Chapter 23 of Charleston Firsts
When the city of Charleston was incorporated in 1783, the Act of the Legislature also charged the city with the care of providing for the poor and educating and maintaining the poor orphan children. And those of poor and disabled parents who are unable to support them.
This shifted the responsibility for these children from the traditional support by the Anglican (English) churches to the city itself.
On October 28, 1790, a Board of Commissioners met to establish rules for the operation of an Orphan House. The original nine commissioners were:
- John Mitchell
- John Robertson
- Richard Cole
- Thomas Corbett
- Charles Lining
- William Marshall
- Thomas Jones
- Samuel Beckman
- Arnoldus Vanderhorst (Indendent/Mayor) of Charleston
The Board was concerned about the expense of providing for the poor children and investigated ways in which to curtail costs. They followed the example of Bethesda Home for Boys in Savannah, a private orphan house established by evangelist George Whitefield in 1740. Consolidating the care of poor children into one facility would mitigate expenses. Older children could be bound out as apprentices with the expense of their care provided by their master. Girls were trained for domestic service, and boys for trade skills such as blacksmithing, carpentry, saddle-making, and printing.
Until a facility could be constructed, the Board’s most immediate task was to establish a location to house the children, who at this time, were scattered in various homes across the city. Mrs. Elizabeth Pinckney offered a building on Market Street for children too young to be bound out. However, the location of the building in the unsavory waterfront district, limited its appeal to the Board, and it was looked upon as only a temporary solution. Until the construction of a permanent building in 1794, the Orphan House operated out of several buildings.
Philip Besselleu was hired as a teacher. The goal was to teach basic skills (reading, writing and numbers) to all children. Boys over eight who showed academic skill lived with Mr. Besselleu and were given more strenuous instruction. Sarah Bricken, “a woman of good capacity and character” was hired as the first matron, who was to instruct the girls in sewing and cooking skills. Mr. Vanderhorst provided two slaves (1 male and 1 female) to work in the kitchen. They were to provide the children a decent breakfast (hominy and molasses or mush and butter) and other meals (beef or pork with rice or bread.)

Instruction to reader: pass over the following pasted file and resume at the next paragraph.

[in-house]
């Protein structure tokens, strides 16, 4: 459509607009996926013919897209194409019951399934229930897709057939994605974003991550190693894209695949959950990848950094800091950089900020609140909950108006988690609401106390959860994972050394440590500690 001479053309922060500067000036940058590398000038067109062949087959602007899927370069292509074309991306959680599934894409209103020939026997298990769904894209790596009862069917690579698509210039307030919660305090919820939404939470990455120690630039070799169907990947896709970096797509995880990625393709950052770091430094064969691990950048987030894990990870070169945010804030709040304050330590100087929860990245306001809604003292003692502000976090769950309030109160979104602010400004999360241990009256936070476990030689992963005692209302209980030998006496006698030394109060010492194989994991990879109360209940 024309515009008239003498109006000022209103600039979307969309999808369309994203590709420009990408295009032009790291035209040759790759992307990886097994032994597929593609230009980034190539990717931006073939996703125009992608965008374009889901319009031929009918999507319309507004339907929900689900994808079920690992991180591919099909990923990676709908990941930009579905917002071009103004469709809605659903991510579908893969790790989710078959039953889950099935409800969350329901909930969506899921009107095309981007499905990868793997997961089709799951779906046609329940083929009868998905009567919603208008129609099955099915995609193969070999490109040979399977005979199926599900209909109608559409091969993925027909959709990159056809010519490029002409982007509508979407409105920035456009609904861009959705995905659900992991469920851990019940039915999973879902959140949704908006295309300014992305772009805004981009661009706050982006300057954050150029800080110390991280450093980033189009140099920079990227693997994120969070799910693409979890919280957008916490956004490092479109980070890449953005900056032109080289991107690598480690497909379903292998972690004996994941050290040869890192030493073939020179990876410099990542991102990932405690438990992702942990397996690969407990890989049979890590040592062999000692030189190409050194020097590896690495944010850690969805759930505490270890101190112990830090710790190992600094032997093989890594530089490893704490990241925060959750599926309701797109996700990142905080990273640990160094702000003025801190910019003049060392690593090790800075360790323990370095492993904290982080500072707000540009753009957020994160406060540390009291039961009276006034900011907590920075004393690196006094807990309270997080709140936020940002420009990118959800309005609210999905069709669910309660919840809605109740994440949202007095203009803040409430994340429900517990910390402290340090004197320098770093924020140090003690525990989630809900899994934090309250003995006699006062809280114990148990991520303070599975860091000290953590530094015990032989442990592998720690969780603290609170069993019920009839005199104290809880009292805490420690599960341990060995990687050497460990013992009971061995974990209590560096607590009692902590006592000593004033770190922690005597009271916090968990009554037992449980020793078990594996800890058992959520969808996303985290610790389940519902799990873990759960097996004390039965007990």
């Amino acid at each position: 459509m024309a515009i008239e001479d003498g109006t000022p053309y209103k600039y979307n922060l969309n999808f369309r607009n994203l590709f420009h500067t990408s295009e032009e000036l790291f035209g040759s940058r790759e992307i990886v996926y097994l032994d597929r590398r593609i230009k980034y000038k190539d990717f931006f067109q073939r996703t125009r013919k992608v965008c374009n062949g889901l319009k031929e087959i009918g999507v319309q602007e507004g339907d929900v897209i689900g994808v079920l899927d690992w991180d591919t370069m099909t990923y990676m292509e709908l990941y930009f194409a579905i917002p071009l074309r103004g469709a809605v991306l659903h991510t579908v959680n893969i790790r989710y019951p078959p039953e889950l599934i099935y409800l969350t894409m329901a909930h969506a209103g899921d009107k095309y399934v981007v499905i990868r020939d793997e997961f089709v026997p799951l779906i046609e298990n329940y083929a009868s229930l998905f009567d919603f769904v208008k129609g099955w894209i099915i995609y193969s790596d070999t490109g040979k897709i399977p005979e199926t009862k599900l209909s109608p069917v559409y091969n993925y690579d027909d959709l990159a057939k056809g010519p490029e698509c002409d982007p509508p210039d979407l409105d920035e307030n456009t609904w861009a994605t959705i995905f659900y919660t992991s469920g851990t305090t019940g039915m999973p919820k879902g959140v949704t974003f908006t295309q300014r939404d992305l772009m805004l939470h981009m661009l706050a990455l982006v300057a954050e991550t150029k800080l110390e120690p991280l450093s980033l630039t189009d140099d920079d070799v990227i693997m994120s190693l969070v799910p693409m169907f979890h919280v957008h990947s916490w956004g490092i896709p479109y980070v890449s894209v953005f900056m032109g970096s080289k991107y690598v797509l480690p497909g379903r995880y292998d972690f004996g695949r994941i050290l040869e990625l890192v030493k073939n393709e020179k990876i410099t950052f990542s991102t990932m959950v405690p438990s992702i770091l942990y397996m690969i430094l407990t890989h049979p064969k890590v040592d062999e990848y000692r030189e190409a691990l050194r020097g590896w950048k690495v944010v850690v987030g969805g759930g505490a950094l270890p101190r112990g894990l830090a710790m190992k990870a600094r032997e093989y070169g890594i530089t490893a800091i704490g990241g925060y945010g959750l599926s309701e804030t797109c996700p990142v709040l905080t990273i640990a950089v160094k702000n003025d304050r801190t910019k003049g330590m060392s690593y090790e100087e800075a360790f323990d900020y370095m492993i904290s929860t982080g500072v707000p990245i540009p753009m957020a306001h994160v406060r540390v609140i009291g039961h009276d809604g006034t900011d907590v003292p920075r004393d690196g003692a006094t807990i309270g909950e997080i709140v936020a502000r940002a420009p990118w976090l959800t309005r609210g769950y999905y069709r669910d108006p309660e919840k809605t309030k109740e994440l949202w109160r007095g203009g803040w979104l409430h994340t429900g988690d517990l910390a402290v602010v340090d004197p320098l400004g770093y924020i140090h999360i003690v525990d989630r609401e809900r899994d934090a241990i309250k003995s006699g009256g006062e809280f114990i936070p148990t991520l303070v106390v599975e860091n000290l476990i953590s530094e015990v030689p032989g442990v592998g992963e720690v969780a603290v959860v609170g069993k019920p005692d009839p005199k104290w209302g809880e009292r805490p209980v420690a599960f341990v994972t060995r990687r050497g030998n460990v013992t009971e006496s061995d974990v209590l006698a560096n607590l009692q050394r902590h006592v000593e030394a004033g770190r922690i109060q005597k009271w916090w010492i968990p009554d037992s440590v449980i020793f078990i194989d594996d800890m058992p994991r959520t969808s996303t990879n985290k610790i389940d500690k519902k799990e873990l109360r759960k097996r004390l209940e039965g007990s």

The Board met every Thursday and established a 160-year tradition of a “Commissioner of the Week,” rotated among the different members. The Weekly Commissioner was charged with visiting the Orphan House, seeing each child, receiving applications, conducting the Sunday Morning service and reporting his findings to the Board.
On Saturday, May 7, 1791 President George Washington visited the Market Street orphan building, at which there were 107 boys and girls. The President commented that he was impressed with the management of the house.
In 1791, the commissioners estimated the cost for the new building would be £2200. They organized several fund-raising ventures to pay for a new building and operating costs. Local clergy were invited to preach “charity sermons at their respective churches” after which a collection would be taken for the Orphan House. A total of £632 was raised in this manner. By September 1793, total donations from churches, fraternal societies and other groups had reached over £1800.
Thomas Bennett, a local merchant-builder-architect, was given the commission to construct the new Charleston Orphan House on a site at the corner of Calhoun and St. Philip Streets. The four story brick House was the largest structure in the city. It consisted of a center building, 40 by 40 feet, plus two wings 65 by 30 feet each with a cupola on the roof. Boys were to be housed in the East Wing and girls in the West. With only one major renovation, the Orphan House served its purpose for the next 150 years.
On October 18, 1794, the Orphan House opened to 115 children. The opening crowd was so large that it would not fit inside the main building of the Orphan House. The ceremony was conducted twice, once inside the building and a second time on the street for the overflow crowd. Thirteen hundred dollars was raised during the ceremonies. An eight-foot high wall was built around the House’s grounds shortly after, financed by a lottery.
The first steward (resident manager) was John Wedderspoon. There were four nurses employed: a Mrs. McConnell, Elizabeth Griffiths, Ann McDowell and Mary Brooks. Most of the rest of the work force consisted of slaves. By the early 1800s the House owned ten slaves and nine more had been donated by benefactors.
The Commissioners also created a Board of Lady Visitors to oversee the Matron and nurses. The “Lady Visitors” were required to be “respectable females” – mostly the wives or female relatives of the Commissioners.
In 1802 a chapel, designed and built by local gentleman architect, Gabriel Manigault, was constructed on the grounds behind the House. Local protestant ministers took turns conducting services every Sunday afternoon. Reverend Richard Furman, of Charleston’s First Baptist Church, preached the sermon on the opening day, September 19.